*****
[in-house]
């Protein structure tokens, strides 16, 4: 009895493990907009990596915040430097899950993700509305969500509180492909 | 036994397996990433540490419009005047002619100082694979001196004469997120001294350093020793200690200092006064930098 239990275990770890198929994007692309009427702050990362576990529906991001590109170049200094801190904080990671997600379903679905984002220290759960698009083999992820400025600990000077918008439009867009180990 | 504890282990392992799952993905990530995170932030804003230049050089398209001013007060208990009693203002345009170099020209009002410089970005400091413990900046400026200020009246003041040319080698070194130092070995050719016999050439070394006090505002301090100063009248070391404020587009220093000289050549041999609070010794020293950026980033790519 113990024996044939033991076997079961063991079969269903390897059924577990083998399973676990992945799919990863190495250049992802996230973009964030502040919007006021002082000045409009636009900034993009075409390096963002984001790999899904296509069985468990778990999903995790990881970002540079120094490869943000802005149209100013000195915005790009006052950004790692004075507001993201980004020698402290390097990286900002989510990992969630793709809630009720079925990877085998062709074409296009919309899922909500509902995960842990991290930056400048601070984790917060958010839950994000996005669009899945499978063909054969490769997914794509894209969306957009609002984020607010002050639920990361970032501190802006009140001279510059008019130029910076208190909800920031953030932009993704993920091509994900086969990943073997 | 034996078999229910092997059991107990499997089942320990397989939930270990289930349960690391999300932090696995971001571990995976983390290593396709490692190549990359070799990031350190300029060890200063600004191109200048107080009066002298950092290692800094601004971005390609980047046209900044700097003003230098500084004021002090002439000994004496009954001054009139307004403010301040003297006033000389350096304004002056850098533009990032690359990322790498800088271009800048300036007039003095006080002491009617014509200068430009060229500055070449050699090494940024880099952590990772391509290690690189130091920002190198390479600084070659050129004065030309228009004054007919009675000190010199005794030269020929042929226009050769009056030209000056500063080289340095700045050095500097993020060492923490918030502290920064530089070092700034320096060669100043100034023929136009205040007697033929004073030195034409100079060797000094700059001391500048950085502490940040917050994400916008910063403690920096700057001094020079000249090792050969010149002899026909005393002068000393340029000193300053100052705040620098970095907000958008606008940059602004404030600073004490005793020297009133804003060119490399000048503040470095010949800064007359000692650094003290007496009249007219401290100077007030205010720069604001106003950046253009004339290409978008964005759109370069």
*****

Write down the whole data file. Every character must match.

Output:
[in-house]
């Protein structure tokens, strides 16, 4: 009895493990907009990596915040430097899950993700509305969500509180492909 | 036994397996990433540490419009005047002619100082694979001196004469997120001294350093020793200690200092006064930098 239990275990770890198929994007692309009427702050990362576990529906991001590109170049200094801190904080990671997600379903679905984002220290759960698009083999992820400025600990000077918008439009867009180990 | 504890282990392992799952993905990530995170932030804003230049050089398209001013007060208990009693203002345009170099020209009002410089970005400091413990900046400026200020009246003041040319080698070194130092070995050719016999050439070394006090505002301090100063009248070391404020587009220093000289050549041999609070010794020293950026980033790519 113990024996044939033991076997079961063991079969269903390897059924577990083998399973676990992945799919990863190495250049992802996230973009964030502040919007006021002082000045409009636009900034993009075409390096963002984001790999899904296509069985468990778990999903995790990881970002540079120094490869943000802005149209100013000195915005790009006052950004790692004075507001993201980004020698402290390097990286900002989510990992969630793709809630009720079925990877085998062709074409296009919309899922909500509902995960842990991290930056400048601070984790917060958010839950994000996005669009899945499978063909054969490769997914794509894209969306957009609002984020607010002050639920990361970032501190802006009140001279510059008019130029910076208190909800920031953030932009993704993920091509994900086969990943073997 | 034996078999229910092997059991107990499997089942320990397989939930270990289930349960690391999300932090696995971001571990995976983390290593396709490692190549990359070799990031350190300029060890200063600004191109200048107080009066002298950092290692800094601004971005390609980047046209900044700097003003230098500084004021002090002439000994004496009954001054009139307004403010301040003297006033000389350096304004002056850098533009990032690359990322790498800088271009800048300036007039003095006080002491009617014509200068430009060229500055070449050699090494940024880099952590990772391509290690690189130091920002190198390479600084070659050129004065030309228009004054007919009675000190010199005794030269020929042929226009050769009056030209000056500063080289340095700045050095500097993020060492923490918030502290920064530089070092700034320096060669100043100034023929136009205040007697033929004073030195034409100079060797000094700059001391500048950085502490940040917050994400916008910063403690920096700057001094020079000249090792050969010149002899026909005393002068000393340029000193300053100052705040620098970095907000958008606008940059602004404030600073004490005793020297009133804003060119490399000048503040470095010949800064007359000692650094003290007496009249007219401290100077007030205010720069604001106003950046253009004339290409978008964005759109370069």